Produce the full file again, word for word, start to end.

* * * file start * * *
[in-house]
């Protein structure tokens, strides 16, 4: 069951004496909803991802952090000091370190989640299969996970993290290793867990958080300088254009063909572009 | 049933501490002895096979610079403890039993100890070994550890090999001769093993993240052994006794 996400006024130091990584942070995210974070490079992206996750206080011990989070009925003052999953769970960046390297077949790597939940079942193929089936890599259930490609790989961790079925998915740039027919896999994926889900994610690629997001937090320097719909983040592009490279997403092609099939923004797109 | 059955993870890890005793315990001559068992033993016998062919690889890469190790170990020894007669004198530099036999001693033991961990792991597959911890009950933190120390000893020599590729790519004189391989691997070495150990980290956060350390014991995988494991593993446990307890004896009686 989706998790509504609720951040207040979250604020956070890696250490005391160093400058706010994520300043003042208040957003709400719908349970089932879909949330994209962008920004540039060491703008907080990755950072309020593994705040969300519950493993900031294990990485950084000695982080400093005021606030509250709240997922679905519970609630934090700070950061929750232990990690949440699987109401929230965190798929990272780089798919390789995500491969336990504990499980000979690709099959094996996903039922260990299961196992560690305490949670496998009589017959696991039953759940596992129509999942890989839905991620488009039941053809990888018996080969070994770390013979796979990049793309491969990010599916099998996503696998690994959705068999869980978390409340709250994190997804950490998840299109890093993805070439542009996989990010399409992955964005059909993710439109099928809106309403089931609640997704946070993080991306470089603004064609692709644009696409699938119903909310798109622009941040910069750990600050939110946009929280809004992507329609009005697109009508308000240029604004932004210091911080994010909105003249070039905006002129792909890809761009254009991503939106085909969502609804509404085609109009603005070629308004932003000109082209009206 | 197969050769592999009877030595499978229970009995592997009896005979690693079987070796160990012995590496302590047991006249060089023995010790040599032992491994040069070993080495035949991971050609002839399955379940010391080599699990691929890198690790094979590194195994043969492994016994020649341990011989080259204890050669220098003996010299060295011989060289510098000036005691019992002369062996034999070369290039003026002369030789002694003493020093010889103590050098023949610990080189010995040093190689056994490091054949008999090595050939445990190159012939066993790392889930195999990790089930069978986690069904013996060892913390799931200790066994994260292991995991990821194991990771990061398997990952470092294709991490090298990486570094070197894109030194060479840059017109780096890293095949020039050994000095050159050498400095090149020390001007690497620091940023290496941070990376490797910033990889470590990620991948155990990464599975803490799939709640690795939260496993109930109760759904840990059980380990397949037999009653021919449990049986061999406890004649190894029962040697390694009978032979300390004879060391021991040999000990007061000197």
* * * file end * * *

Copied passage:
[in-house]
């Protein structure tokens, strides 16, 4: 069951004496909803991802952090000091370190989640299969996970993290290793867990958080300088254009063909572009 | 049933501490002895096979610079403890039993100890070994550890090999001769093993993240052994006794 996400006024130091990584942070995210974070490079992206996750206080011990989070009925003052999953769970960046390297077949790597939940079942193929089936890599259930490609790989961790079925998915740039027919896999994926889900994610690629997001937090320097719909983040592009490279997403092609099939923004797109 | 059955993870890890005793315990001559068992033993016998062919690889890469190790170990020894007669004198530099036999001693033991961990792991597959911890009950933190120390000893020599590729790519004189391989691997070495150990980290956060350390014991995988494991593993446990307890004896009686 989706998790509504609720951040207040979250604020956070890696250490005391160093400058706010994520300043003042208040957003709400719908349970089932879909949330994209962008920004540039060491703008907080990755950072309020593994705040969300519950493993900031294990990485950084000695982080400093005021606030509250709240997922679905519970609630934090700070950061929750232990990690949440699987109401929230965190798929990272780089798919390789995500491969336990504990499980000979690709099959094996996903039922260990299961196992560690305490949670496998009589017959696991039953759940596992129509999942890989839905991620488009039941053809990888018996080969070994770390013979796979990049793309491969990010599916099998996503696998690994959705068999869980978390409340709250994190997804950490998840299109890093993805070439542009996989990010399409992955964005059909993710439109099928809106309403089931609640997704946070993080991306470089603004064609692709644009696409699938119903909310798109622009941040910069750990600050939110946009929280809004992507329609009005697109009508308000240029604004932004210091911080994010909105003249070039905006002129792909890809761009254009991503939106085909969502609804509404085609109009603005070629308004932003000109082209009206 | 197969050769592999009877030595499978229970009995592997009896005979690693079987070796160990012995590496302590047991006249060089023995010790040599032992491994040069070993080495035949991971050609002839399955379940010391080599699990691929890198690790094979590194195994043969492994016994020649341990011989080259204890050669220098003996010299060295011989060289510098000036005691019992002369062996034999070369290039003026002369030789002694003493020093010889103590050098023949610990080189010995040093190689056994490091054949008999090595050939445990190159012939066993790392889930195999990790089930069978986690069904013996060892913390799931200790066994994260292991995991990821194991990771990061398997990952470092294709991490090298990486570094070197894109030194060479840059017109780096890293095949020039050994000095050159050498400095090149020390001007690497620091940023290496941070990376490797910033990889470590990620991948155990990464599975803490799939709640690795939260496993109930109760759904840990059980380990397949037999009653021919449990049986061999406890004649190894029962040697390694009978032979300390004879060391021991040999000990007061000197």